Tags: Project 2016, Project Server 2016, SharePoint 2016, SP2016
This blog post will detail the PowerShell commands required to carry out an environment rollover / migration using Windows PowerShell where possible. The steps below use the database approach to rollover the Production environment to the Test / Development environment.
As a prerequisite I would recommend taking full backups of the Test / Dev farm to enable the environment to be rolled back if required. Use your usual farm backup procedures.
Test / Dev environment Prep
Firstly connect to the Test / Dev Application server and launch the SharePoint 2016 Management shell.
Type the following:
Remove-SPSite -Identity ‘<TEST/DEV PWA Site URL>’
You can check in Central admin in the Project Server Service Application to check that the PWA site has been removed.
Using the SharePoint 2016 Management Shell, remove the existing content database from the web application that hosted the PWA site collection that was removed in the previous step.
Type the following:
Dismount-SPContentDatabase ‘<Content database name>’
Test / Dev environment SQL Prep
Take a backup of the PWA Content database from the Production environment and copy this over to the Test / Dev SQL server and restore the database. The database required is:
- Content database that contains the Production PWA site and Project Sites
Make a note of the database name used when this database is restored as it will be required later.
Test / Dev environment configuration
Using the SharePoint Management Shell, mount the restored content database to the web application that will host the PWA site collection.
Type the following:
Mount-SPContentDatabase ‘<content database name restored in previous step>’ -DatabaseServer ‘<Test / DEV SQL Server>’ –WebApplication <web application URL>
The Project Server Cube settings will need to be updated – update the SQL AS server / cube name.
Any Excel based reports in PWA will need to be updated to use the ODC files / connection strings from the Test / Dev environment as they will currently point to the Production ODC files / connection strings. This is done by opening the Excel reports in Excel, changing the ODC file / connection strings then saving the file back to the library.
All projects will need to be republished on the test / dev instance so that the project site features such as the issues and risks sync works as expected. There are other ways to fix that but republishing the projects is the easiest / safest option from what i have found.
#ProjectOnline / #ProjectServer #Project site provisioning using #Office365 PnP remote provisioning #SharePoint #PowerShellMay 4, 2016 at 4:20 pm | Posted in .Net, Add-on, Administration, App, Configuration, Customisation, Functionality, Information, Installation | 1 Comment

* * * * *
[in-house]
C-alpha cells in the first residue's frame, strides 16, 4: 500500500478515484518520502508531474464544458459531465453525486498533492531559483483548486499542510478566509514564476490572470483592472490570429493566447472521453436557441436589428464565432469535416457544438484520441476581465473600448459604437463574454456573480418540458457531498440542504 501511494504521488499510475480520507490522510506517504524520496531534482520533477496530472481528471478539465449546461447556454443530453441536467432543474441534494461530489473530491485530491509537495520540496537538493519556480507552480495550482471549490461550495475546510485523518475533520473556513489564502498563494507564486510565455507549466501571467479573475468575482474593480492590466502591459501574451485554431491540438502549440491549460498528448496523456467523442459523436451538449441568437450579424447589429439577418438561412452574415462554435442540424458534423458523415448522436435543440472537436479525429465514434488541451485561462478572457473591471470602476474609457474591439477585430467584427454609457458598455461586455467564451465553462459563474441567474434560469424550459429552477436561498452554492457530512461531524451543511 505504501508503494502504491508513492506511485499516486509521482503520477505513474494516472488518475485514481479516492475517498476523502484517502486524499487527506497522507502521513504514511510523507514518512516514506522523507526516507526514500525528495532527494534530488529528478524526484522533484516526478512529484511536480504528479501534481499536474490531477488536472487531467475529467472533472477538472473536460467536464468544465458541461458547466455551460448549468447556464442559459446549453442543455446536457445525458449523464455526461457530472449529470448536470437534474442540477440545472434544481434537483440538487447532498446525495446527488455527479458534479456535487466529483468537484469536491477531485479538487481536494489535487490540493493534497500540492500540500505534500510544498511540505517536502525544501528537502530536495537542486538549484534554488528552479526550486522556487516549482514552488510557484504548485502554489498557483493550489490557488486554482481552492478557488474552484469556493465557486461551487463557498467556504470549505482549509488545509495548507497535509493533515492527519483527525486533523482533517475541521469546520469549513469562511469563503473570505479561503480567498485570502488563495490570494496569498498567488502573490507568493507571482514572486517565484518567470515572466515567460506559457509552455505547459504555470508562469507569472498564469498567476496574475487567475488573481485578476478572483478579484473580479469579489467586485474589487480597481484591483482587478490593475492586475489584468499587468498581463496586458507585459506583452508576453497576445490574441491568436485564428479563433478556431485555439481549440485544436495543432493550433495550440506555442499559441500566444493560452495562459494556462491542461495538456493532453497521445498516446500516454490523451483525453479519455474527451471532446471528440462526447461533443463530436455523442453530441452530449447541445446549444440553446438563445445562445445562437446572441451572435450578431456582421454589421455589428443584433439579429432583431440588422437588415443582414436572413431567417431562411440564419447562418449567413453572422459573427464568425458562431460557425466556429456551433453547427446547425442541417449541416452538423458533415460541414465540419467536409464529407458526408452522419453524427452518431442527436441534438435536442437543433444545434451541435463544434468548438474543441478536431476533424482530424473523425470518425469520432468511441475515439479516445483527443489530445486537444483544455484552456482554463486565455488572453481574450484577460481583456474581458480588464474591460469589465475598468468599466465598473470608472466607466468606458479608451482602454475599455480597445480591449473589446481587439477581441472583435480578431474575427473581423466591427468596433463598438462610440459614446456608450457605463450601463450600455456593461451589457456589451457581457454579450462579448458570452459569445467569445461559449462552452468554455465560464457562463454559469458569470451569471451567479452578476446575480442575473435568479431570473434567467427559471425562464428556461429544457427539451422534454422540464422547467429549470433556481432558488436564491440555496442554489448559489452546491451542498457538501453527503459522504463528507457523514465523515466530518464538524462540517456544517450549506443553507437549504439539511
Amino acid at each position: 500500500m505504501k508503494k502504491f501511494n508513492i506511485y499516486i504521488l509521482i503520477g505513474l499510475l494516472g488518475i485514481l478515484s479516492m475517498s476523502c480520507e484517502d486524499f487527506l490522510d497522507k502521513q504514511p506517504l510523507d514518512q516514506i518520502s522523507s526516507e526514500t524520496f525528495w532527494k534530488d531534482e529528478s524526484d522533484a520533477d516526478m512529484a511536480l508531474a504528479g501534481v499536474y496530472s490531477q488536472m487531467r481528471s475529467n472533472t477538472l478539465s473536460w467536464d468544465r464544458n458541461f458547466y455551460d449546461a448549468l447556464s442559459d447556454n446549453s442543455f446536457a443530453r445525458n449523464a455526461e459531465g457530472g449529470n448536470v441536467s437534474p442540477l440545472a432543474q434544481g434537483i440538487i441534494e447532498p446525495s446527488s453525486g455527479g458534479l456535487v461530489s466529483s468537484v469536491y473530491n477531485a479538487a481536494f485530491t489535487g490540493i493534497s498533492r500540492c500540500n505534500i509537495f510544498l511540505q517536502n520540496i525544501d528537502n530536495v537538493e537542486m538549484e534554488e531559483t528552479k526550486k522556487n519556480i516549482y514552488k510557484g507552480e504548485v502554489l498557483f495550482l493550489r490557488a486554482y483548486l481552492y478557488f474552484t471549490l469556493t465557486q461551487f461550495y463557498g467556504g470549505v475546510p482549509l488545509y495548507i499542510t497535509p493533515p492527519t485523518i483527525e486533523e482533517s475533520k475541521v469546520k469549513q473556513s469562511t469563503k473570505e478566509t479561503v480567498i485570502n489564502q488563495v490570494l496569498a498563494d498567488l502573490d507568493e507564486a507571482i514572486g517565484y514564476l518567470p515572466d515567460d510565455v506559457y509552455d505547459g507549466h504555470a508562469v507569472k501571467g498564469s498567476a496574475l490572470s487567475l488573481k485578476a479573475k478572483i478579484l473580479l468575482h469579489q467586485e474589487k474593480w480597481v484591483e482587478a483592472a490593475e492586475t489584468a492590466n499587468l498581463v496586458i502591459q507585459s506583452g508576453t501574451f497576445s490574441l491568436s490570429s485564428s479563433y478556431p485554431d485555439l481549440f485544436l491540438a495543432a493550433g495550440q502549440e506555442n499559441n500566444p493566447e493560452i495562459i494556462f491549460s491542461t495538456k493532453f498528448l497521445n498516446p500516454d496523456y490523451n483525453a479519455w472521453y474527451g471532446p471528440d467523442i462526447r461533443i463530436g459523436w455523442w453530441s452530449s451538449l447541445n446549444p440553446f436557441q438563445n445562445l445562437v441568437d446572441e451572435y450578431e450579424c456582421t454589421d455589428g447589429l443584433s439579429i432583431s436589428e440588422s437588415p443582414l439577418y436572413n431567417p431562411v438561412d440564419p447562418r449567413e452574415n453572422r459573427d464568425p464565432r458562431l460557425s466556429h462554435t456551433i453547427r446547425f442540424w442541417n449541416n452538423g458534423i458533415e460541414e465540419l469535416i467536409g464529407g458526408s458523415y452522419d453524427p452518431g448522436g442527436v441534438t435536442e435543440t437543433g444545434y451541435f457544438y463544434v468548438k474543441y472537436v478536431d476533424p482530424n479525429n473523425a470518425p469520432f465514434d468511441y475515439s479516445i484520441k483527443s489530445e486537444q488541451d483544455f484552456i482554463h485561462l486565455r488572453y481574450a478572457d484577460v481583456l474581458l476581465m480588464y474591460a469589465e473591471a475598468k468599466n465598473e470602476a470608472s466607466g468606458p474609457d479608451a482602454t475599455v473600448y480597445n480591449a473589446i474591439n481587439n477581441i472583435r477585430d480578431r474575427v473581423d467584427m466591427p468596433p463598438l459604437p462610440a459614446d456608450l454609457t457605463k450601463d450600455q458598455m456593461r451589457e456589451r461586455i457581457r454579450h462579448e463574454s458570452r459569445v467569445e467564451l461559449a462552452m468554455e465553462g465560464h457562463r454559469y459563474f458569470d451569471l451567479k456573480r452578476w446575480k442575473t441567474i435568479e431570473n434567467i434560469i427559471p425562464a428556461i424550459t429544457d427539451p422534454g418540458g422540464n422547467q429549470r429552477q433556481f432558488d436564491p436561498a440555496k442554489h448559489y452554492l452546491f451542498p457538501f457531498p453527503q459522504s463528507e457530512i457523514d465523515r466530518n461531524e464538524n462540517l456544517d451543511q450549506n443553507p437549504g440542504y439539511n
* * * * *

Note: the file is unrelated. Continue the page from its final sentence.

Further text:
Tags: Office365, Project Online, Project Server 2013, Project Server 2016, SharePoint 2013, SharePoint 2016, SharePoint Online
For many years now Project Server deployments have used Project Sites or known as Project Workspaces before Project Server 2010. Typically most deployments have custom requirements for the sites so custom site templates were created from a site created using the default Project Site template. The updated custom site template was then linked to the Enterprise Project Type so that new projects created used the new site template. The biggest issue with this approach was that if you wanted to update the site template later on down the line all of the existing project sites would either need manually updating or writing code to traverse through all the existing sites and make the changes. With the new online world in Office 365 there are other things to think about too. If you create a new custom site template based on the default Project Site template then Microsoft roll out a new feature in the base Project Site template – your new project sites wont get that change either. This is where the PnP remote provisioning engine is great. For a while now – at least a year or 2 I think, the best practise is to stick with the default site templates Microsoft provide, so the Project Site template for example. The Enterprise Project Types should use the default Project Site template so each new project gets a site created using the default site template. But what about my custom lists, or columns or views I hear you ask – deploy the custom artefacts once the site is created from the default site template. In this post I will give you a very quick introduction to the Office 355 PnP Remote Provisioning engine which is part of the PnP core component. PnP, known as Patterns and Practices – details can be seen here: http://dev.office.com/patterns-and-practices. This will enable you to deploy your custom site artefacts.